Want a year of free streaming services? This guide has you covered

Our mission to help you navigate the new normal is fueled by subscribers. To enjoy unlimited access to our journalism, subscribe today. Compared to old-school linear cable, streaming TV can be amazingly convenient—except when it comes to deciding which service to sign up for. There are now dozens of them, many […]

Our mission to help you navigate the new normal is fueled by subscribers. To enjoy unlimited access to our journalism, subscribe today.

Compared to old-school linear cable, streaming TV can be amazingly convenient—except when it comes to deciding which service to sign up for. There are now dozens of them, many catering to unusual niches.

Luckily, many of those services have free trial periods to let you sample them, but there’s a catch. To get those free trials, you have to share your credit card info, and you’ll get charged if you don’t cancel in time. So Reviews.org, which reviews Internet and TV services, put together a No-Cost Streaming Calendar. Import it to your Google Calendar, and it’ll remind you exactly when to sign up for, then cancel, each trial service to avoid being charged.

There are so many free trials that Reviews.org found you can get free streaming for a whole year just by stringing them together.

The calendar even schedules some trials to match the season. In late October, you’ll get back-to-back tastes of horror-focused streamers Screambox and Shudder. And from Dec. 20-27, you’ve got Hallmark Movies Now—the perfect time to sample some inoffensive holiday-themed weepies.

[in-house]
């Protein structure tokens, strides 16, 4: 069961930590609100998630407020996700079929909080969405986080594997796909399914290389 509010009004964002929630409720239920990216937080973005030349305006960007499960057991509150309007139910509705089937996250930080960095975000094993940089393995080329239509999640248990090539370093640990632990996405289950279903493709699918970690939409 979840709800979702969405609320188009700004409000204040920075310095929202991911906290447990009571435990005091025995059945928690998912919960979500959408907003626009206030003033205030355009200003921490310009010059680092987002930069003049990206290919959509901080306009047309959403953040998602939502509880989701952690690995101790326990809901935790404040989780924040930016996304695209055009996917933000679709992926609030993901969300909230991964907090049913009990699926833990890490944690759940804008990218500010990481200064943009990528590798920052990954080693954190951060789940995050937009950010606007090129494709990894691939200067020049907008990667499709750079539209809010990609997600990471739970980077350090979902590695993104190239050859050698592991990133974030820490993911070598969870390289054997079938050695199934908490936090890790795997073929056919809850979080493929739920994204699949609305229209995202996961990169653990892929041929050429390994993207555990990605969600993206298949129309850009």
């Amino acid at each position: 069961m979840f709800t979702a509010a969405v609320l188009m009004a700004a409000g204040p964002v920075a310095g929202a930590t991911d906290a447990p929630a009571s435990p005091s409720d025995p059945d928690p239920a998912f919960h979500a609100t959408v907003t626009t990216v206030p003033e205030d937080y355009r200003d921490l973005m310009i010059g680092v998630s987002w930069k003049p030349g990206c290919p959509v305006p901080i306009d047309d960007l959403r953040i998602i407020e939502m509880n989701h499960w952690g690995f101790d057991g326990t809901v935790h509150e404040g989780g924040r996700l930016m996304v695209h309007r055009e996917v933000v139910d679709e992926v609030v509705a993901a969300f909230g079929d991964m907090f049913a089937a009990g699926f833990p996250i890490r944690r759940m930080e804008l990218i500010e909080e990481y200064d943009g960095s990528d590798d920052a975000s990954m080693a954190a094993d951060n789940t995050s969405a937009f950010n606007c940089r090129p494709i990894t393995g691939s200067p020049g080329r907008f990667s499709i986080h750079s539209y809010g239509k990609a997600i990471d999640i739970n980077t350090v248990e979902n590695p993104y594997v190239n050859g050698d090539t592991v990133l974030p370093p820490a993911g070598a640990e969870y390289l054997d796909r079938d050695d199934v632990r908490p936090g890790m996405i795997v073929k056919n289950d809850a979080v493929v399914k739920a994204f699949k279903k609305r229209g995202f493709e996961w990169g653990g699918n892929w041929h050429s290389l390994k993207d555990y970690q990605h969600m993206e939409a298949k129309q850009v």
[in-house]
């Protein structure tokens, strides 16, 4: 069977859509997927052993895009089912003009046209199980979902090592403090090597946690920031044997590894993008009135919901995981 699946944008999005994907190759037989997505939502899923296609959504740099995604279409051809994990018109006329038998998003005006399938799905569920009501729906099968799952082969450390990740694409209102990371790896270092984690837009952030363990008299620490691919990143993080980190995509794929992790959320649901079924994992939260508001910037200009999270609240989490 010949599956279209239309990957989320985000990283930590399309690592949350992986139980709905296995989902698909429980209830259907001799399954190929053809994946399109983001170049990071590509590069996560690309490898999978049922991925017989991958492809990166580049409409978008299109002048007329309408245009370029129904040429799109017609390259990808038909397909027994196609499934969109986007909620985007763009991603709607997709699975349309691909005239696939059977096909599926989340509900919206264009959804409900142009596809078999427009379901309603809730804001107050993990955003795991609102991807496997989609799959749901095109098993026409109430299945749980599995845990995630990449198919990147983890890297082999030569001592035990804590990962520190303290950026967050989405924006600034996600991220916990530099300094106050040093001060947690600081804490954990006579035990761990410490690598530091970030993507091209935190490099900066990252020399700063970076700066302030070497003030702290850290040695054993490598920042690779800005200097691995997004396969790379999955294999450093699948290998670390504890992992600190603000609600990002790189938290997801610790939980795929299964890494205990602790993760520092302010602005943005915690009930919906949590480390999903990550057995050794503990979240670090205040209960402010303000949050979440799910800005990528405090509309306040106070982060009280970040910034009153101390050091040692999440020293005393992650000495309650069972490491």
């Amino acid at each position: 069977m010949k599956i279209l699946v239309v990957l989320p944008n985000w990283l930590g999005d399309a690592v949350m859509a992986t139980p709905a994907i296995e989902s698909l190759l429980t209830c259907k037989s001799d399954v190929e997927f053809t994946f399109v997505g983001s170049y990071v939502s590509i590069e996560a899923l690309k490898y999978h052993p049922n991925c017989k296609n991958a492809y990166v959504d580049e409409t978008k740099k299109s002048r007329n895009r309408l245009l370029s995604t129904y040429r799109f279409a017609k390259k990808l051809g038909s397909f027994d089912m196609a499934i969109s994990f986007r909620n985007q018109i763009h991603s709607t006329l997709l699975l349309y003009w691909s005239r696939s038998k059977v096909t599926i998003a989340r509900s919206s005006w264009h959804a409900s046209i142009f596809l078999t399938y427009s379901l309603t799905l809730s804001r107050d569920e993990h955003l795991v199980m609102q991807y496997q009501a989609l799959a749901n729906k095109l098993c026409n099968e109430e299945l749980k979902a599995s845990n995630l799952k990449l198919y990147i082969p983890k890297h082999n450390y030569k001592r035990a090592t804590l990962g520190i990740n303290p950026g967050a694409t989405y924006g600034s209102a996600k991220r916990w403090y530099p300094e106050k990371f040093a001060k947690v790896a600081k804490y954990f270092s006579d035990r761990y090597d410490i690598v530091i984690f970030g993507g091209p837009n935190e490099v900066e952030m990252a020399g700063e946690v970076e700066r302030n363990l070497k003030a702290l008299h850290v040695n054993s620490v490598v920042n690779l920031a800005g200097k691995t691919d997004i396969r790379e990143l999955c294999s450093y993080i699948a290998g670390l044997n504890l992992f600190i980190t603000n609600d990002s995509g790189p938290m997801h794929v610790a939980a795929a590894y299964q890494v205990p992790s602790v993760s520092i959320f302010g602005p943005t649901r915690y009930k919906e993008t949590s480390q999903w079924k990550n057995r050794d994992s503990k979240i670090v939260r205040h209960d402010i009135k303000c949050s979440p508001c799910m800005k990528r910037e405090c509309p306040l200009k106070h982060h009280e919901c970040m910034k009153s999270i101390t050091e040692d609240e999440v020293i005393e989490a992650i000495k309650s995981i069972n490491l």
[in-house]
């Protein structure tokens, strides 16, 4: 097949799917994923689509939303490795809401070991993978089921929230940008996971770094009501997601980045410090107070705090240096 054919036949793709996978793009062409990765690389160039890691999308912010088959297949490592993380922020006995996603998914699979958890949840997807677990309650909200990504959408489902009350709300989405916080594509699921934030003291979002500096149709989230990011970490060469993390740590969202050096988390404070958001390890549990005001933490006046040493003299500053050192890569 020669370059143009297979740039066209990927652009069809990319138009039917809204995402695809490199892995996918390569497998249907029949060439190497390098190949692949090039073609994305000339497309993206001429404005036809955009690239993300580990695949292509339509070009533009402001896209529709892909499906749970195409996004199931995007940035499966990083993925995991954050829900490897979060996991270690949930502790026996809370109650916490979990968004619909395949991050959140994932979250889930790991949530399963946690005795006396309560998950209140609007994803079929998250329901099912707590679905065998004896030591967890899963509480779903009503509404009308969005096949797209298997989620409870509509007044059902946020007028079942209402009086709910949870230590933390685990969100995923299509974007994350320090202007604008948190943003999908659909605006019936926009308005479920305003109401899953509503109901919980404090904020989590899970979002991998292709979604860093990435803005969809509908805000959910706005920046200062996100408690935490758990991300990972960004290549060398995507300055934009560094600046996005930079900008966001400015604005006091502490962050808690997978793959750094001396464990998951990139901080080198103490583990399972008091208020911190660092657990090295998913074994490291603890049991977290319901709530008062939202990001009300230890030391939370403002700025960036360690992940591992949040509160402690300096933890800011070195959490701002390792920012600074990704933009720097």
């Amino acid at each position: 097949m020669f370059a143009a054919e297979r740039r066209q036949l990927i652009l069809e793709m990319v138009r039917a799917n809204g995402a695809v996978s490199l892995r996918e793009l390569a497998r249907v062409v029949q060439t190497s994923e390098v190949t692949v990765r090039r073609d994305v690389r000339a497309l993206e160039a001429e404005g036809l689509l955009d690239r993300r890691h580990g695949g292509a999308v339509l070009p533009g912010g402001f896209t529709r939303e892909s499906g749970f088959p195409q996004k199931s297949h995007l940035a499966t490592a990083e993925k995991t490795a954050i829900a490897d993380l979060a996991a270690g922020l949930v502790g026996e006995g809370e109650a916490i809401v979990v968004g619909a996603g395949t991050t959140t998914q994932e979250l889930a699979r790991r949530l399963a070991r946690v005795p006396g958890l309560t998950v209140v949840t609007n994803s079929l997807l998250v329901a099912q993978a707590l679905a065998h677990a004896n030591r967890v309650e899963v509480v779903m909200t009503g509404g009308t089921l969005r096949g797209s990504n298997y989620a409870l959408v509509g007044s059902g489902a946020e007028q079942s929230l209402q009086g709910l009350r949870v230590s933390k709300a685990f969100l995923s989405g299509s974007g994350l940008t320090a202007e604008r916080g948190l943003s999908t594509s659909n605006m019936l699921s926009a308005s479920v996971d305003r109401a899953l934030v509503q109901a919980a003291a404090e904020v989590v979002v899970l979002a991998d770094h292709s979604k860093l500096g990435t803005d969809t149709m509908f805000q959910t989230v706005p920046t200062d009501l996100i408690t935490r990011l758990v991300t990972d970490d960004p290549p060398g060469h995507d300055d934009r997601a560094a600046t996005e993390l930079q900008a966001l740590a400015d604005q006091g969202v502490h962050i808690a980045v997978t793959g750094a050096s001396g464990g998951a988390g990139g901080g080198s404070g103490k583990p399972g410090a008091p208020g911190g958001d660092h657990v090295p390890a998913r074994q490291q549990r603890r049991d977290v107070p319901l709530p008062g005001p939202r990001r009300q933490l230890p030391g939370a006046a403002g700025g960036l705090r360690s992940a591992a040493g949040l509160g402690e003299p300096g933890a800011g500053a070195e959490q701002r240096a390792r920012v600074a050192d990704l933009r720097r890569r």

You’ll also get to know some services you may never have heard of. FrndlyTV, anyone? Broadway HD? Philo? History Vault? Sure, why not—it’s free.

There are a couple of shortcomings to the schedule. The trials don’t seem tied to upcoming releases, but catching a hot new movie or show for free is one of the smoothest uses of a free trial. Also oddly vexing is the inclusion of Quibi, which is technically a streaming service, but only for your phone. (Though this may be more a problem with Quibi than with the guide.)

And even with automatic reminders, juggling all of these free services is a bit of work. Many of the trials only last a week, so you’ll spend a few minutes most weeks signing up for and canceling services.

As the Reviews.org team points out, this isn’t about gaming the system. If you test a service you really like, you might find yourself inclined to go ahead and pay for it, which is exactly what the free trials are there for.

Reviews.org’s No-Cost Streaming calendar kicks off Sept. 1, with a week of NBC Peacock Premium.

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